3. I’ve gone through phases of feeling like I really should spent more time/energy on fitness so that I can ride better…and then I would think, but there’s only so much time/energy to go around, and if I’m getting fitter so I can ride better but then I’m not riding as much as I’d like (because I’m always in the gym or whatever instead), what’s the point?

    I like feeling capable and comfortable in my skin; I enjoy many forms of exercise for their own sake as well as for the results. But I’m so over doing less of what I love. Everything’s a set of choices; everybody gets to figure out their own priority and path.

    (I simultaneously want to say, I think you and Simon look great together, and don’t want to say it, because what I think on that front is totally not the point. And then I thought about deleting that sentence altogether, but I want to acknowledge the not-the-pointness of it, so I won’t! Instead: I think it’s fantastic that you’re so in tune with Simon’s voice — and with your own, for that matter.)

  4. And thanks for the tip re: If the Saddle Fits… Not a blog that was on my radar before, but I’m adding it to my Feedly now; looks great!

  5. Yes to all of this. I had a friend taking pictures of me riding last night and the video where Copper isn’t being a wild man is good…but my butt looks HUGE. Plus my wordpress package doesn’t allow video, so it won’t get posted. But it still bothers me. :/ oh that voice. I was watching My Big Fat Fab Life last night when I was going through the media and Whitney made me feel better though. I recommend you watch her if you don’t already. She offers great perspective.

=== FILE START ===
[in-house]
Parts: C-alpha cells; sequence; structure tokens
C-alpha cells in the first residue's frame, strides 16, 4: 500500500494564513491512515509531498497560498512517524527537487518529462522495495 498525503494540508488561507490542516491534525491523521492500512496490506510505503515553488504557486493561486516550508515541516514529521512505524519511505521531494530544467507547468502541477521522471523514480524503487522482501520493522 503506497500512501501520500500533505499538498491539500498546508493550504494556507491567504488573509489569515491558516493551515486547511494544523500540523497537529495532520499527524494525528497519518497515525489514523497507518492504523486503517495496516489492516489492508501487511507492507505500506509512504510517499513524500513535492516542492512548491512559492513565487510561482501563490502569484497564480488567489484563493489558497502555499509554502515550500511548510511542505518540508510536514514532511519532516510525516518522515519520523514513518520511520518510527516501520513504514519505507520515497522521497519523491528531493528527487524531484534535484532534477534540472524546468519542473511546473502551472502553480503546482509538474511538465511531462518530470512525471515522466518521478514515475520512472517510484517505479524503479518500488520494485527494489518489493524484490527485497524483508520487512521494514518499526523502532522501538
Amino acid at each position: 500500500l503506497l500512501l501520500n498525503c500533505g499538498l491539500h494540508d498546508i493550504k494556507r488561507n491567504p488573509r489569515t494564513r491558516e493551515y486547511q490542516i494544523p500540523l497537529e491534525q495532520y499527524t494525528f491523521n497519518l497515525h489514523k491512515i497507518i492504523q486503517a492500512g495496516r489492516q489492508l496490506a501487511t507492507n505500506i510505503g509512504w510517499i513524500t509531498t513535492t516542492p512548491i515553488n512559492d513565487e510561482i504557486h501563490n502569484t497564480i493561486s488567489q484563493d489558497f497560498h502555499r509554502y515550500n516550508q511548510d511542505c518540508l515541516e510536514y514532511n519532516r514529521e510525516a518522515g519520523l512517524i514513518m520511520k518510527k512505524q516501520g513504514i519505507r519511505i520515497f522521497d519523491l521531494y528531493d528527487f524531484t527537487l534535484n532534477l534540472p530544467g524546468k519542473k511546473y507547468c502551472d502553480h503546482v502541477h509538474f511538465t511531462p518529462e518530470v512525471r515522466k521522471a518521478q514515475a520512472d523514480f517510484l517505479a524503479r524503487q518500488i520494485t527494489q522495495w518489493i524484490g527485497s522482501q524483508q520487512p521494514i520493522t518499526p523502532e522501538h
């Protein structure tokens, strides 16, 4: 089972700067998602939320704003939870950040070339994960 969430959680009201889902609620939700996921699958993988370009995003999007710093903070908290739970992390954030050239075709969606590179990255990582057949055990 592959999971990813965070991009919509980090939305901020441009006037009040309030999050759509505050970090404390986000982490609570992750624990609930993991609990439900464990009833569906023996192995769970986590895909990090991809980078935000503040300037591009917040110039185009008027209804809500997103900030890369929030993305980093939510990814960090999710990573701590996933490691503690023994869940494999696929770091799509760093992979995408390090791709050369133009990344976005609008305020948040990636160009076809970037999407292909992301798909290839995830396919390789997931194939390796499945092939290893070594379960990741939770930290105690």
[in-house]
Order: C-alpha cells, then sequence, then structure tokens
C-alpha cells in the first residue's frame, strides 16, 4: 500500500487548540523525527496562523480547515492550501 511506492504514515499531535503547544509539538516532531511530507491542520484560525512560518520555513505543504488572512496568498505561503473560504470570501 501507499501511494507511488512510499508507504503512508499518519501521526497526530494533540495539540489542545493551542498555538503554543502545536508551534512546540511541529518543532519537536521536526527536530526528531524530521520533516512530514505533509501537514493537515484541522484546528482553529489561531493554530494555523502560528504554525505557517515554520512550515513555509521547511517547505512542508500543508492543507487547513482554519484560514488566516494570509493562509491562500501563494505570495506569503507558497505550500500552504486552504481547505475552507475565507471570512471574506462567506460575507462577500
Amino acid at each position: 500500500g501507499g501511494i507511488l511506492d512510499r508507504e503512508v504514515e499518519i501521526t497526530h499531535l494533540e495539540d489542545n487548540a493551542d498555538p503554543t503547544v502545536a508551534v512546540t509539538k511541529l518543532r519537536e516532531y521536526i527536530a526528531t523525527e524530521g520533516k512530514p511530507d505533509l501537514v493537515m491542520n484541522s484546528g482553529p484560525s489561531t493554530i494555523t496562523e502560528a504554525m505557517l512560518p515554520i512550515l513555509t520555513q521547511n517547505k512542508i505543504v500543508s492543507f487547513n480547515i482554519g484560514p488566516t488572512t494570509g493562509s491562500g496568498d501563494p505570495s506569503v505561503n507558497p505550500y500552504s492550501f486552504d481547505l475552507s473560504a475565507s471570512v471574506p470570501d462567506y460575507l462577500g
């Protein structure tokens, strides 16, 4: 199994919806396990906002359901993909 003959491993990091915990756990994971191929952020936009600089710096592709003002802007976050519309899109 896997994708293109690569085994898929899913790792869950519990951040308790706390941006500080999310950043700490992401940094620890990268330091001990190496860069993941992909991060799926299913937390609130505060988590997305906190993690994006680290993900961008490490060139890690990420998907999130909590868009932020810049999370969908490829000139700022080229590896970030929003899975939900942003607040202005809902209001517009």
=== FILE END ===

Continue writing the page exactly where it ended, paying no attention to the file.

6. I read Kristin’s post and thought it was lovely and spot on. I had no idea there was a negative reaction to it–that’s just awful. How very uncalled for, especially on a post that addressed that very issue head on.

    I don’t think it matters who you are or where you fit in the horse world–there’s always going to be the segment that says you’re not good enough. I’m aiming for the dressage world, aka “the land of horrifyingly tight white pants”. As a fellow rider who is definitely not pixie sized, I can say that’s one of the things I look forward to the least. I don’t care what I cram on underneath or how “flattering” the cut of any pair of pants is–nothing white and spandex is going to make me go from looking like a bigger girl to a tiny, socially-appropriate pixie.

    So yeah. I’m sure there are plenty of people who will raise their eyebrows and make snide remarks (and possibly malign me on websites I barely even know exist), but that’s not anything I can care about or fix.

    All I can do is work on my partnership with my horse.

  7. Man, I hate that voice. It’s been screaming in my head especially loud this week since we have a show this weekend. So hard to make it be quiet and let me ride!